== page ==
It is late, nearly midnight, and I know I should be asleep. My family is all tucked in their separate beds; I can even hear them snoring. This is one of those nights where a life problem is stuck in my craw (where does that expression come from?). I just finished watching Bicycle Thieves (formerly called The Bicycle Thief) by – probably – my favorite director, Vittorio De Sica, and I am unable to make sense of my happy/sad feelings. I rented the movie so my 14 year-old could know it and know me. Last spring I made her sit through Cinema Paradiso much like my mother made me read her favorite books: A Tree Grows in Brooklyn, To Kill a Mockingbird, East of Eden, etc. Afterward, Sarah Jane kissed me sweetly on her way to bed and wondered aloud, “Why don’t adult movies have happy endings?” But it was happy. Sort of. When the little boy, Bruno, reached up to hold his father’s hand in the midst of the most despairing moment an honest man can endure (caught stealing a bicycle out of desperation), I cried and sighed and felt all of my emotions smear like the crayon-shaving leaves we made this week-end.
melted crayons

That little boy will be a man in the blink of an eye. My three girls will be hare today, goon tomorrow (from Little Bunny Foo Foo) and then it will be over … this parenting thing. I spent the first decade of parenthood complaining to high heaven about how hard it is/was and wishing I had “a life” only to realize in this second decade of being a mom that I have the greatest, fleeting!, life imaginable. Here today, gone tomorrow. Maybe I rented Bicycle Thief because I wanted to be the one who showed it to Sarah Jane (before her film teachers at NYU assigned it for historical perspective). Maybe I wanted to make autumn crayon-shaving leaves with my middle child all morning Saturday (making one helluva mess in my kitchen) because next year she won’t want to. Maybe I gave my Lizzie too many kisses after her bathie tonight because she might start saying “Yuck!” tomorrow. I can’t bear this … this time flying-ness of life. I want to hold on to their chubby hands and feel safe. Why don’t adult movies have happy endings? Because they’re like real life, Saries.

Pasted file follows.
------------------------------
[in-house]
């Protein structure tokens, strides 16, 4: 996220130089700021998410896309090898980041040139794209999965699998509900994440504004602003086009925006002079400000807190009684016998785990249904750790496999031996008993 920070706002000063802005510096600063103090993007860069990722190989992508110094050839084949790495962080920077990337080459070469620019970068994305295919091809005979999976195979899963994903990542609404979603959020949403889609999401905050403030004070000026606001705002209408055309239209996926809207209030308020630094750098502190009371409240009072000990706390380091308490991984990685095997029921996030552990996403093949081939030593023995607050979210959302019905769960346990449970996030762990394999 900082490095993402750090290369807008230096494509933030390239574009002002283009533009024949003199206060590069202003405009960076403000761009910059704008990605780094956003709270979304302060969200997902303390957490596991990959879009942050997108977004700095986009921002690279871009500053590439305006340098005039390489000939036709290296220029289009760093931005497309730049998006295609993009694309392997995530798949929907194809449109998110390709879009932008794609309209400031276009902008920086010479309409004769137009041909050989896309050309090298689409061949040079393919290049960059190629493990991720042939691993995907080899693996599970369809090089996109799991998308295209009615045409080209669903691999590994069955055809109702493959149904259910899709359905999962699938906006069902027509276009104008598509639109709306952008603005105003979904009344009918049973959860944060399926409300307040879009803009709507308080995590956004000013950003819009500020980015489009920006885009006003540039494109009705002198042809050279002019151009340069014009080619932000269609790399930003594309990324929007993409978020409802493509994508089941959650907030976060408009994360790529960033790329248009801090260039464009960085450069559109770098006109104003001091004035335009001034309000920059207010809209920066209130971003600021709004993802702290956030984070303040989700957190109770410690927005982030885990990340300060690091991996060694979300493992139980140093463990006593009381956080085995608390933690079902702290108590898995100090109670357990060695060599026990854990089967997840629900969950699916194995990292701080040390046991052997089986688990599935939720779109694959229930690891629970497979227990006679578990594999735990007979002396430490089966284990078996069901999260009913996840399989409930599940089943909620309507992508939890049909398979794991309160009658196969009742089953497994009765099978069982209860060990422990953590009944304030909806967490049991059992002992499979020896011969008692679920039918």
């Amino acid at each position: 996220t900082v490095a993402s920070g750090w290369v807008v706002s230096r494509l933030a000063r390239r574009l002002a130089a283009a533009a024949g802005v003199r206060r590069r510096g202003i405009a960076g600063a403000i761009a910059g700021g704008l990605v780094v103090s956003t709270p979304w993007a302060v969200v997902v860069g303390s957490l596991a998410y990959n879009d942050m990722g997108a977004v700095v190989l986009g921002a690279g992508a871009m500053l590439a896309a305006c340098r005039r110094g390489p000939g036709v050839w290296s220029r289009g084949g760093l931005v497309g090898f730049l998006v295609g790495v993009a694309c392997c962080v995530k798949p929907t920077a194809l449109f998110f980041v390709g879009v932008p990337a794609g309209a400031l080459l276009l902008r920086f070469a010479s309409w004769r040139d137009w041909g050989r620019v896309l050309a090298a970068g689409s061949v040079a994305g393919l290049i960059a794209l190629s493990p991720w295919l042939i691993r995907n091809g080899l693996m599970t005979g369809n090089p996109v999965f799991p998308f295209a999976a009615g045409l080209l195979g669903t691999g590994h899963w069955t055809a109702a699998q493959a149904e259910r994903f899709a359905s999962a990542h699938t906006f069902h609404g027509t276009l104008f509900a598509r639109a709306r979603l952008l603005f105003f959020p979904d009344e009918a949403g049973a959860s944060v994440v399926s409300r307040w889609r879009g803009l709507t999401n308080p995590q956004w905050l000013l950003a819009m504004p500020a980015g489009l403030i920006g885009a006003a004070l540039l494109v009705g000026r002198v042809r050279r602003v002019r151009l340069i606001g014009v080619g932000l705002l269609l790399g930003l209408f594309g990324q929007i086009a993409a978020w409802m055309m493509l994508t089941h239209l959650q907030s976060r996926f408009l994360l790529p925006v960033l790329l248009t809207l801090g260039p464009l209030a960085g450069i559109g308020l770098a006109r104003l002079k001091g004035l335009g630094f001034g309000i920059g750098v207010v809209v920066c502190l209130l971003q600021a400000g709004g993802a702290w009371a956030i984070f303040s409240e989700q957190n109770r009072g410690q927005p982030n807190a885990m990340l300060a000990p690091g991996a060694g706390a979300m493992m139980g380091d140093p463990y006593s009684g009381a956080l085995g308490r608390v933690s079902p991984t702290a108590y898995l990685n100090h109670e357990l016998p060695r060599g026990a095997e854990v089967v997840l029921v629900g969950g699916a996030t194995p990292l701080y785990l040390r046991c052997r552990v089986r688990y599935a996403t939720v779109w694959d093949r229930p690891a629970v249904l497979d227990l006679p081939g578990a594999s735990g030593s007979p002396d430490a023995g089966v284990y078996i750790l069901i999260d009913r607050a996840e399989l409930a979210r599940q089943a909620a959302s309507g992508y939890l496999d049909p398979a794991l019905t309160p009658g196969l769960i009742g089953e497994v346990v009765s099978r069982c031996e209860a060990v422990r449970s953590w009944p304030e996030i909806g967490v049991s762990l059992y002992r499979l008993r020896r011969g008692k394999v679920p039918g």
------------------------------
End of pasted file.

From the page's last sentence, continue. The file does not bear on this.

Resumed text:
4 thoughts on “happy/sad

  1. annie

    Ahh, Joan. I’ve been having the exact same feelings lately. My oldest is fifteen and a sophomore. I know in a few short years she’ll be in college- and our family will be different. I’ve been so upset about that lately.

    I could go on and on. Suffice to say, you are not alone in the way you are feeling.

  2. Scott Brown

    I fancy myself as a bit of a “hard man” but that got to me Joan. You are a terrific writer. I can relate well to what you’re saying as I also was a reluctant parent but now I can hardly bear to leave my family for work in the mornings, especially if they are sleeping 😉

    Anyway, I try to make myself feel better by thinking that any and all experiences are always going to be with me.

    That is; once you experience something at that level of emotion it becomes part of your cells and you’ll be able to draw on it long after the kids are showing their favorite movies to their children.

    That’s an awkward way to say it but I hope you’ll understand.

  3. George - FFSG

    Kids truly are a blessing from God! I often wish I could keep at the ages they are right now forever! I never knew they could give such joy!!

  4. Jeremy

    As an avowed cinemaphile, I worry sometimes that future generations will have no use for classic movies like Bicycle Thieves. It sounds like the reception your daughter gave Cinema Paradiso is as good as they come these days! I bet, the older she gets, the fonder she will become of the movie because it was you, specifically, who shared it with her. I know that one day I will be sitting my kids down with Rear Window, To Kill a Mockingbird, and many others.

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